Brad Wayland is an entrepreneur who began working in the online space in 2003. He has a wide range of experience operating and marketing online businesses. Brad became friends with Mark the founder of Quiet Light Brokerage in 2015 and it led to him becoming an advisor.
Starting in 2003, Brad helped build an online business in the custom t-shirt industry into a multi million dollar enterprise with 120 full time employees. In 2007 Brad began having success marketing more than just t-shirts and started building other ecommerce businesses from the ground up. By 2010 he started focussing more on investing in existing properties and less in starting from scratch. Over the last 10 years Brad has built, bought, or sold over 30 web properties.
Question & Answer with Brad Wayland
What is the #1 mistake people make when selling their website?
The biggest mistake I see people make is failing to consider the entire transaction.
When a sale becomes a statement of “this is the exact number I need” but does not consider the time it will take to talk with potential buyers, negotiate terms, get through due diligence etc it can end up making the process more painful than it has to be. By considering the whole transaction the entire process can be smooth and easy for all. Price is important but so is the peace of mind of selling quickly and efficiently.
What drew you to make your career online?
It sort of came about by accident.
I started as an accountant but quickly realized it was not the direction for me. I had a financial planning degree and had a nice offer to start doing financial planning full time. A couple of friends of mine had mentioned to me they might want to consider bringing me on at their custom t-shirt company. I liked the idea of working with people on a team so I took them up on their offer and worked doing sales and business development for about 6 months.
Meanwhile they had launched a website and it started to get some orders. I started entering orders from the site in the mornings and became very interested in how people were finding the site. 2 months later I was at my first SEO convention and was hooked.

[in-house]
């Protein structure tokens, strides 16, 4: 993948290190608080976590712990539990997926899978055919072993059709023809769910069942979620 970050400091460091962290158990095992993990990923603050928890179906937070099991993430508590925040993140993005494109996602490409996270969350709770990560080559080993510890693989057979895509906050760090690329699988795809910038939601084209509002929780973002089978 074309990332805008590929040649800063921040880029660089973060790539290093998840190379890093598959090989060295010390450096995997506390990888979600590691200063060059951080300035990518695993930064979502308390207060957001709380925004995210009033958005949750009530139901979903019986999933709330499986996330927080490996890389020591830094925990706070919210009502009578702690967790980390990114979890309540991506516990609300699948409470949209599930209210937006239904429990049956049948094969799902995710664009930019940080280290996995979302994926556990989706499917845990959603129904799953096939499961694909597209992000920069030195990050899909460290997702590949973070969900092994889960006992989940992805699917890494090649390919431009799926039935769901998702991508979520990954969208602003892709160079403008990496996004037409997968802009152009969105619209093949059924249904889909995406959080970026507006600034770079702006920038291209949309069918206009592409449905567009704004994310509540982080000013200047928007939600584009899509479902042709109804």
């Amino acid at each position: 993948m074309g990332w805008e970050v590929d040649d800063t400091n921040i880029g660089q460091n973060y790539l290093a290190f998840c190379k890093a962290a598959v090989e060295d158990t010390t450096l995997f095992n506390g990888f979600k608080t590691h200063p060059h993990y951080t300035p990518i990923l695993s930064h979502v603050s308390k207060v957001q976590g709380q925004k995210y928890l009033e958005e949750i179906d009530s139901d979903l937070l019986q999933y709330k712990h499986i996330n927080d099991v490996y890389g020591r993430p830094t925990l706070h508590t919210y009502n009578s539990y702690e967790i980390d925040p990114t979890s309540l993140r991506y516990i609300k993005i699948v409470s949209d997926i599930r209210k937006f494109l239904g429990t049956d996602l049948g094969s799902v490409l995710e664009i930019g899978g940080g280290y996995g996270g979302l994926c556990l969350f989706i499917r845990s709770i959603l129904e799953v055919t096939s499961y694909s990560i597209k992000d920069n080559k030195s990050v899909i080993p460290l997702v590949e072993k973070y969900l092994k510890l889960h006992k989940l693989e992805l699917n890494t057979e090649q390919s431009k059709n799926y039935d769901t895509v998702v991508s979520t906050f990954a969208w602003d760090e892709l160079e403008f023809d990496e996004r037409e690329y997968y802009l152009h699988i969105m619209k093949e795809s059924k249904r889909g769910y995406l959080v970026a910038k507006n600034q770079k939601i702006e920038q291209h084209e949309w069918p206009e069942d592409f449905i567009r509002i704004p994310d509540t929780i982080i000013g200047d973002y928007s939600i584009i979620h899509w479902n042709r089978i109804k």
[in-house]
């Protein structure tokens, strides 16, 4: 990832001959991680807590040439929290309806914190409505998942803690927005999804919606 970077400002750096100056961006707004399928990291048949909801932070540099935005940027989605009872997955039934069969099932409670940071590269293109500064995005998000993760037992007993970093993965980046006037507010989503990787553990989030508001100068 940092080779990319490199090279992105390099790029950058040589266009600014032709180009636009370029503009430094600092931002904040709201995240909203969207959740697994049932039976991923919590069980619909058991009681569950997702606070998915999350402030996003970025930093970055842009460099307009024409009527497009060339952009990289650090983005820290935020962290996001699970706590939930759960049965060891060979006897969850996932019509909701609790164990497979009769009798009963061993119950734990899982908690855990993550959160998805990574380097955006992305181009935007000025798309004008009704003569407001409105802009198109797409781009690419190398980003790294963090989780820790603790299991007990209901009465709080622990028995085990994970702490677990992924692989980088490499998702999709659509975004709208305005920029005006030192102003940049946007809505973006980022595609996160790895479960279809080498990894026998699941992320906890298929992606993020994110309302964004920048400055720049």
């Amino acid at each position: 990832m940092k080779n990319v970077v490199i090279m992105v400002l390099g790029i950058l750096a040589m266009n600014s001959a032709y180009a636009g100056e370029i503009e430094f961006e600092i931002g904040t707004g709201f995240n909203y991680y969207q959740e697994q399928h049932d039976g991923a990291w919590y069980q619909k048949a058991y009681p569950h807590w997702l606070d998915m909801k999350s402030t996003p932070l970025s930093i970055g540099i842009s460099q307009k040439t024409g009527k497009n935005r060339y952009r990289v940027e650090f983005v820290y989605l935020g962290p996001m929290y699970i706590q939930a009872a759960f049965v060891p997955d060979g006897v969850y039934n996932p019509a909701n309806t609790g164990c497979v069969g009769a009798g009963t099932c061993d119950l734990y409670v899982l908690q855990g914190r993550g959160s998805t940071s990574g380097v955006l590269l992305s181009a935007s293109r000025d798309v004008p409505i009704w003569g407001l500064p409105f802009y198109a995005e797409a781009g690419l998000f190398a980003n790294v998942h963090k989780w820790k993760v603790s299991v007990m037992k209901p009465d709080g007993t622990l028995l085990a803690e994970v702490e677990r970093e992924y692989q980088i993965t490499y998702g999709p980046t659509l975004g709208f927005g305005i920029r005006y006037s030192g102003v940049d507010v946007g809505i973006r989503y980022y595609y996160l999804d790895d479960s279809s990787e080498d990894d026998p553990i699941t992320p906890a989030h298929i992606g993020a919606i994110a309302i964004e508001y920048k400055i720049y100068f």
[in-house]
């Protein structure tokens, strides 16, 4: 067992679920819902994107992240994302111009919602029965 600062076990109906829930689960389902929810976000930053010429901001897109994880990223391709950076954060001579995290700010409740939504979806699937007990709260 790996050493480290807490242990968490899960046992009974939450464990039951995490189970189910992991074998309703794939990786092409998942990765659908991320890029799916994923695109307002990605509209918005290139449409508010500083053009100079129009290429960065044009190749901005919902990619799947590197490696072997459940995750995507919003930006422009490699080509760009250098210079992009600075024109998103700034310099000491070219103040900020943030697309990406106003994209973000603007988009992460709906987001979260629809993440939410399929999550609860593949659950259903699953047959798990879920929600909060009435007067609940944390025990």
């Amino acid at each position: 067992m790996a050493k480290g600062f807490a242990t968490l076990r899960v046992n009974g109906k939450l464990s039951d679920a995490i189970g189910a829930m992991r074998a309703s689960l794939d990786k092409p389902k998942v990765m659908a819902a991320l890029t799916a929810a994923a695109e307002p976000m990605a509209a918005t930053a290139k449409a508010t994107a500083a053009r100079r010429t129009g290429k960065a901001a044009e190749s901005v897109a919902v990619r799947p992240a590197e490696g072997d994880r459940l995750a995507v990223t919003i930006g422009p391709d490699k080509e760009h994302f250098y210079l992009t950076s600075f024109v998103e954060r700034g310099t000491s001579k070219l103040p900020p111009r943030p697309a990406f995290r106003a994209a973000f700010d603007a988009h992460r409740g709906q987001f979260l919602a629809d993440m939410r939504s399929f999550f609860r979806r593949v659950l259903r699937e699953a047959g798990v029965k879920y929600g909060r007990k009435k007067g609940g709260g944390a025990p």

I spent years fumbling around the SEO until 2007 when I finally helped create something that could rank and rank well. We received links from Gizmodo and Adobe within 60 days of launching our new “create your own” and grew our sales into a multimillion dollar business.
Those years of “fumbling” around the SEO and other marketing were some of the most beneficial to my career because I was very hungry and got a lot of real world experience. My experiences led me to building, buying, and selling over 30 properties over a 10 year period.
Did you always know that you were going to be an entrepreneur?
Yes, from the time I was little. At summer camp one year I noticed that everyone was hungry at night when we went back to the cabin. I went to the concession stand the next day and spent the $20 my parents gave me for the week on candy bars. I came back to the room and upped the price by 2x and sold out that night. The next day the camp director found me and told me I could not sell anymore. I sold gum out of my locker in middle school until that got shut down. In high school I sold natural health pills to my parents friends and folks at church. I was always searching for a way to make a buck and wanting to know the financial details of everything even from a very young age.
What is the greatest benefit of helping people sell their online businesses?
Selling an online business is an emotional rollercoaster. People put in so much time and energy and they want to get paid fairly for what they have put in. Being able to help people manage the process and feel good about what they are doing is the most rewarding part.
If you could have just one superpower, what would it be?
Timing. In my view almost everything comes down to timing. I could tell you today that oil will not be $40 a barrel in the future. The problem is if I put my money in oil today will it rise on world wide tensions etc tomorrow or will it deflate more because of all the electric cars etc. One day we all wake up and gas is $5.00 a gallon and people say “I should have bought oil at $40 a barrel because I knew it would return to $140”. The timing of everything is the hardest part. In the t-shirt industry we were fairly early in the “create your own” process. But the company that got there earlier than us was 20x our size.
What is the best bit of advice you ever received?
Be quick to listen and slow to speak.
If you could have dinner with just one person (they don’t have to be living still), who would it be?
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